Just as wheelchair sports would not exist in Prince George without the Harris family, Victoria owes a similar debt to the Gardner family. For over 20 years, the Gardner family, (Lynn, Ron and their children Kevin and Karen), worked to ensure that athletes from Vancouver Island were able to compete at the same level as those on the mainland. Whether serving on a board of directors or just making sure that a local athlete got a hot meal or a ride to practice, the Gardner family made the Victoria wheelchair sports community better.
Lynn Gardner began volunteering in the late 1970s when her son Kevin became involved in wheelchair sports at age 9. She served as an assistant manager or manager at several competitions, including 10 BC Games, and even took a team from Victoria to a competition in Morioka, Japan. Lynn was also an executive member of the Victoria Wheelchair Sports Association for 20 years and a board member of the BC Wheelchair Sports Association for several years.
Her son Kevin continued her volunteering legacy. Not only did he compete at a high level in wheelchair basketball and racing -- including participating in the 1988 Paralympics in Seoul in the 500m and 10000m -- but he has also served as the co-commissioner of the BC Wheelchair Basketball League, the chairperson of the Victoria Wheelchair Sports Association, and a member of the Canadian Wheelchair Sports Association's Athletics Committee. Kevin was also the long-time player-coach of Victoria's wheelchair basketball team and coached several teams at BC Games.
We interviewed both Kevin and Lynn to find out how wheelchair sports impacted their family:
1. How and when did you get involved in wheelchair sports?
Lynn: We got involved with wheelchair sports when Kevin was 9 after being introduced to it by Linda Hunt, who was also a Sidney resident.
Kevin: My first competition was (I think) swimming in the 1977 BC Games for the Physically Disabled. I was starting to get involved with some wheelchair sports in Victoria by that time, although for quite a few years my favourite sport was playing road hockey with my friends in the neighbourhood.
2. Why did you decide to get involved in wheelchair sports to the extent that you did?
Lynn: Kevin was interested, so we all followed along as a family doing whatever we needed to do to help. As the years went by, I got more involved with our Victoria group and then with BC Wheelchair Sports. Our first trip as a family was to Spokane with other Victoria athletes and it just continued from there. We put many miles on our vehicles over the years to make sure that Kevin and others got to all our local activities.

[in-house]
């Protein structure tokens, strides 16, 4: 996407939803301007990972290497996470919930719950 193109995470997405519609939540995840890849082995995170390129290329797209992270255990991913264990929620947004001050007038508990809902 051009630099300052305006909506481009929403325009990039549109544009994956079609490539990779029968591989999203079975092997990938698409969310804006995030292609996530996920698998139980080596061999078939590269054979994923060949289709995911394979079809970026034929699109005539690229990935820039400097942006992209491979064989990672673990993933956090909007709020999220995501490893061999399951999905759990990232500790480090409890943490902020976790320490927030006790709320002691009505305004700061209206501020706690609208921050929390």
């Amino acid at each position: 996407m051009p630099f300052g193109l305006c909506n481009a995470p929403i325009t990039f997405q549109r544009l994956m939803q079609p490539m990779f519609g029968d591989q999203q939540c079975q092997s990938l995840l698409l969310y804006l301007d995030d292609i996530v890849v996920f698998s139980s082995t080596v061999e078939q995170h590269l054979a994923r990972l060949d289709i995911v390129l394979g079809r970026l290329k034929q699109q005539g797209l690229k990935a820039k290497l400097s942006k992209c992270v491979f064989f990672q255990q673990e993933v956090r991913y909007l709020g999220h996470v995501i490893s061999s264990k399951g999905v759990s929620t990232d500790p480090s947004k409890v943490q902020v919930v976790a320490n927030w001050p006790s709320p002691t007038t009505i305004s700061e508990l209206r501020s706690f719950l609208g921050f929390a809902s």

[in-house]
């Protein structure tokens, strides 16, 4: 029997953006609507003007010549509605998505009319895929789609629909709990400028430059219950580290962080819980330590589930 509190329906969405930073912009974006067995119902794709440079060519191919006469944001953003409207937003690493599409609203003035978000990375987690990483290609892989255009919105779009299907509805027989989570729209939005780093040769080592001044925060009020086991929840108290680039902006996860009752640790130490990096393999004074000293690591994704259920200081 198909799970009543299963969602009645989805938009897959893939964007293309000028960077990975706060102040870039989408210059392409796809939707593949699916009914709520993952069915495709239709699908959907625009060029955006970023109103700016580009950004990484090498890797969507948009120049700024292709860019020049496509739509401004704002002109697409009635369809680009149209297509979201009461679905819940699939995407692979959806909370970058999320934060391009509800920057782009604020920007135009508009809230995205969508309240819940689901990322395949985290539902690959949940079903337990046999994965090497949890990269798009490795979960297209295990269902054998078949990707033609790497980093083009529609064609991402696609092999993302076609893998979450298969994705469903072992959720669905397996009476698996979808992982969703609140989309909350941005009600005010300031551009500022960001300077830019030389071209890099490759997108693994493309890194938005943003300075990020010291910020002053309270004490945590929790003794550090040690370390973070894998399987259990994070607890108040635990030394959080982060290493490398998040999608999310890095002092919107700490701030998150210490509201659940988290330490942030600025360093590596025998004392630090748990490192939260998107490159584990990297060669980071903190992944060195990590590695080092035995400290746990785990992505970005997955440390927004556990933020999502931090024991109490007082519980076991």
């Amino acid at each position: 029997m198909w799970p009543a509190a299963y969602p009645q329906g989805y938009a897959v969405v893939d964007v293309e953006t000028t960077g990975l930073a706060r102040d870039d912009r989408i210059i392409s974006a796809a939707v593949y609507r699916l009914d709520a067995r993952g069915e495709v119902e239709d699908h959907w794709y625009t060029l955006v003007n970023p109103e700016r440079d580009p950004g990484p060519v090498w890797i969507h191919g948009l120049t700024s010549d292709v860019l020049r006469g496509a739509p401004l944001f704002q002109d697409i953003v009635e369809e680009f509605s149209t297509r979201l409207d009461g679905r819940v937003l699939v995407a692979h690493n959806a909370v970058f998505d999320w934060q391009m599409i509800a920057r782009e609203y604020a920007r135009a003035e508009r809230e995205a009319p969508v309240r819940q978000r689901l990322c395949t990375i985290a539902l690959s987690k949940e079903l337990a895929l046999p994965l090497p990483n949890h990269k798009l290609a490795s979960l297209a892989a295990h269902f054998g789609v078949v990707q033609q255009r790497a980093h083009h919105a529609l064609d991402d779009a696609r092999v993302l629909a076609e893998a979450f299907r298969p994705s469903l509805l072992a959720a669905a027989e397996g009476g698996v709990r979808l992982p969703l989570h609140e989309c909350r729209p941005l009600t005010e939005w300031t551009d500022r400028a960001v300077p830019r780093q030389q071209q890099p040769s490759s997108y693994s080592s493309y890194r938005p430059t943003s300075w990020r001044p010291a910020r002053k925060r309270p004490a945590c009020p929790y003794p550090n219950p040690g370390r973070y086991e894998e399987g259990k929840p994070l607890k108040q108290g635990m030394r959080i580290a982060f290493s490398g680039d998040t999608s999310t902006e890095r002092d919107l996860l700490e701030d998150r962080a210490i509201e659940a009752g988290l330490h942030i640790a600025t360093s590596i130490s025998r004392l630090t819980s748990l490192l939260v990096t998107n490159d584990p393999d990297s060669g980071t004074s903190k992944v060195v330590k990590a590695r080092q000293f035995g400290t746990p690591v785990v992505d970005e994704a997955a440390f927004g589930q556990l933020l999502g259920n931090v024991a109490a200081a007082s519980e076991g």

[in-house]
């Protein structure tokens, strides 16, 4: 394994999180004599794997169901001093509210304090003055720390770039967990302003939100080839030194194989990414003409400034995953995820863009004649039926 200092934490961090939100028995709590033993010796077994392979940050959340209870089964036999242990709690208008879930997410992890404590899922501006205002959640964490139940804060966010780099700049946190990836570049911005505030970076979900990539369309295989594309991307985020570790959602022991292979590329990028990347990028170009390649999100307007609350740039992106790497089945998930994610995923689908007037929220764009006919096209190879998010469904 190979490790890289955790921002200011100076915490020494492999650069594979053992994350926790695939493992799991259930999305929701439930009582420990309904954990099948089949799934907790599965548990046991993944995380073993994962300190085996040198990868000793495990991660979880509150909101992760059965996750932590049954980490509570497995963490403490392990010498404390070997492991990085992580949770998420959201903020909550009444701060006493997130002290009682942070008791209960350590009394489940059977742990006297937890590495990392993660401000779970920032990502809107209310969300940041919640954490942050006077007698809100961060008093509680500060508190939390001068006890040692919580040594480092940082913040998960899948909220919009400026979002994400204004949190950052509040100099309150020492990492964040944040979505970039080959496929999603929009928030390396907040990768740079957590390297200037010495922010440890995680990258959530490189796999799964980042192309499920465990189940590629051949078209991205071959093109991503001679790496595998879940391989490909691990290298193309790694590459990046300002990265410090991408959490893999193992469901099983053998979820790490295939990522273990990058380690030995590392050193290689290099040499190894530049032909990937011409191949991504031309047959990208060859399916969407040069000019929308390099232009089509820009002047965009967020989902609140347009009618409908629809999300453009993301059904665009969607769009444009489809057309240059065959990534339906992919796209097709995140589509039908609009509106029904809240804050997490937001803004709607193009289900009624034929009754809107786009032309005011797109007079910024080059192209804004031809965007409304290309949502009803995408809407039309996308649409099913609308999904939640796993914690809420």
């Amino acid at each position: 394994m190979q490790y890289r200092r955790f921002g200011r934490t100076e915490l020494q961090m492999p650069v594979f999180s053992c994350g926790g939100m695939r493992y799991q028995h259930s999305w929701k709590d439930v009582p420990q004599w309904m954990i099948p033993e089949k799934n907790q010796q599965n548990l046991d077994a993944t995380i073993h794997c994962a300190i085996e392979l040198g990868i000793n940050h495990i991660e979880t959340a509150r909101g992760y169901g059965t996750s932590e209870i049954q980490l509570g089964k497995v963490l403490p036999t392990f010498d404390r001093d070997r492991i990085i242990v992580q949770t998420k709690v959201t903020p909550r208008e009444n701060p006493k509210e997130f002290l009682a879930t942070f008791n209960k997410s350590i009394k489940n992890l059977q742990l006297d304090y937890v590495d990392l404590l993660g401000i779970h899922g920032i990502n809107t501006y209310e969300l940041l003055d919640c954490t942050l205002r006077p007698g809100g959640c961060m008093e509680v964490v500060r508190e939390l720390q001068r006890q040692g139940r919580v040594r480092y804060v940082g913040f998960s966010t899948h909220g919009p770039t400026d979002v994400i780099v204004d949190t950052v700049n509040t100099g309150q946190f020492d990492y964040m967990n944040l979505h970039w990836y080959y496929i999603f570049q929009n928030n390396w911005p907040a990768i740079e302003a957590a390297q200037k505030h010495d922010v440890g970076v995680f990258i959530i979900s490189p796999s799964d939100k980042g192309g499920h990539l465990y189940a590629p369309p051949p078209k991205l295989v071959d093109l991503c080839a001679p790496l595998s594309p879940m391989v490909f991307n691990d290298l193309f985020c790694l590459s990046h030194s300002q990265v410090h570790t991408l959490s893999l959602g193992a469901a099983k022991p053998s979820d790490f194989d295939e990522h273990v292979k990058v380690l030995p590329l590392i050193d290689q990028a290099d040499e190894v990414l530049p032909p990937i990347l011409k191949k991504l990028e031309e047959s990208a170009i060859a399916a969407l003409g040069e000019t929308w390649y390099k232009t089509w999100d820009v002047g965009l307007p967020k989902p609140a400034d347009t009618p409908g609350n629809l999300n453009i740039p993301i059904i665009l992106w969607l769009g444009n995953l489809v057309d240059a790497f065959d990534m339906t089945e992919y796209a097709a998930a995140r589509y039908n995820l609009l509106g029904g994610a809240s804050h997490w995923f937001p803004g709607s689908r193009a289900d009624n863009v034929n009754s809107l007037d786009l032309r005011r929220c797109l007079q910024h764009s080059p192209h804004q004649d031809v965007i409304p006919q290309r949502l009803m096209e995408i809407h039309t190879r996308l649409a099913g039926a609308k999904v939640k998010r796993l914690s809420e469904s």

Kevin: I kept playing sports just because I kept having fun trying new sports, traveling and meeting people. Competing at multi-sport events like the BC Games exposed me to basketball, tennis and racing and I competed in all of these for quite a few years. After the basketball nationals in 1987 I decided to focus on racing to try to get to the 1988 Paralympics.
3. How has being involved in wheelchair sports impacted your family?
Lynn: All our family was involved in many activities, but many were just Kevin and I. Wheelchair sports becomes like a big family once you are involved no matter where you are from. It really was a big part of my life for many years.
Kevin: My family spent a great deal of time around competitions, even camping near where the BC Games were being held in the summer. Until I was old enough to drive, my mom was in the car a lot driving me to wherever sports were being played. My mom's involvement lead to her own volunteering career as a team manager/ official. All of us have met great people and made a lot of friends through wheelchair sports.
4. How has the wheelchair sports community changed since you've been involved?
Lynn: Wheelchair sports has grown so much since I first started. It has expanded to include so many sports and opportunities for so many people. There is no doubt that this a result of the leadership of our Executive Director Kathy Newman and the staff and board members she has put together over the years. Thank you Kathy, staff and board for all the years of dedication to the athletes, which is what BCWSA is all about.
Kevin: There is more of everything: more opportunities in sports in more parts of the province and much better awareness of what's available. When I got involved, people were just beginning to play tennis and racquetball and no one was skiing or playing sledge hockey. Most people had never seen a wheelchair sport unless they knew someone who was involved or the demo team had come to their school.
5. What is your wheelchair sport highlight from the past 40 years?
Lynn: It is hard for me to pick one highlight, since every competition has its great memories. For me personally, the race that was most exciting involved Kevin at the track trials in Edmonton where he, Paul Clark and Dan Wesley qualified for the Olympic trials in Belgium in 1987. As a family, our involvement with Richard and Marni's family has been a highlight for us. It was a privilege for us to be included in several honourings for them in Duncan. The people I met through all the years of involvement are really what make being involved with BCWSA such a great memory.
Kevin: Qualifying for the trials (held in Brussels) for the 1988 Seoul Olympic wheelchair 1500m demonstration event. To get to the trials, I had to finish in the top four in a qualifying race held at the 1988 Canadian nationals in Edmonton. Over the last 200 meters of that race I went from last place to fourth, passing everyone except Andre Viger, Dan Wesley and Paul Clark.
Thank you to the Gardners for their years of service to the BC wheelchair sports community. Below is a photo slideshow of the Gardners in action: